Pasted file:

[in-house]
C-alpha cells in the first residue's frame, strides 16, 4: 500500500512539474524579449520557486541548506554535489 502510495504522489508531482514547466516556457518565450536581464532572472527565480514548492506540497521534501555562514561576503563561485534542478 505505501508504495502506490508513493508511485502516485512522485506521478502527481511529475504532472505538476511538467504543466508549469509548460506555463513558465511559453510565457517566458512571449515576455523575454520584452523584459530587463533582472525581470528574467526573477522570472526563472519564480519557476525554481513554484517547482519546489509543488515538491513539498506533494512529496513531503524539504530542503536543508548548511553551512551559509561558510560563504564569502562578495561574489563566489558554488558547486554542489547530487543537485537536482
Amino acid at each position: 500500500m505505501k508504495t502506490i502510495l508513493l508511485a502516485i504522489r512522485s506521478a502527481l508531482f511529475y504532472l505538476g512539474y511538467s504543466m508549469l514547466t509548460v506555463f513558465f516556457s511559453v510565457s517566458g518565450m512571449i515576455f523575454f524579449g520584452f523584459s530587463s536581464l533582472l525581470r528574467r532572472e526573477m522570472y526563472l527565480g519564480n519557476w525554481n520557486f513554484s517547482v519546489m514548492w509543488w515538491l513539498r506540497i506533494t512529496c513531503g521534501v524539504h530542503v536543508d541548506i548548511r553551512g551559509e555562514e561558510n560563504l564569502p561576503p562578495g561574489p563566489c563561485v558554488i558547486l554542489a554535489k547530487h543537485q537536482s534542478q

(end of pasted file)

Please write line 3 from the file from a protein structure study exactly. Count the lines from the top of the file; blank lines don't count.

Amino acid at each position: 500500500m505505501k508504495t502506490i502510495l508513493l508511485a502516485i504522489r512522485s506521478a502527481l508531482f511529475y504532472l505538476g512539474y511538467s504543466m508549469l514547466t509548460v506555463f513558465f516556457s511559453v510565457s517566458g518565450m512571449i515576455f523575454f524579449g520584452f523584459s530587463s536581464l533582472l525581470r528574467r532572472e526573477m522570472y526563472l527565480g519564480n519557476w525554481n520557486f513554484s517547482v519546489m514548492w509543488w515538491l513539498r506540497i506533494t512529496c513531503g521534501v524539504h530542503v536543508d541548506i548548511r553551512g551559509e555562514e561558510n560563504l564569502p561576503p562578495g561574489p563566489c563561485v558554488i558547486l554542489a554535489k547530487h543537485q537536482s534542478q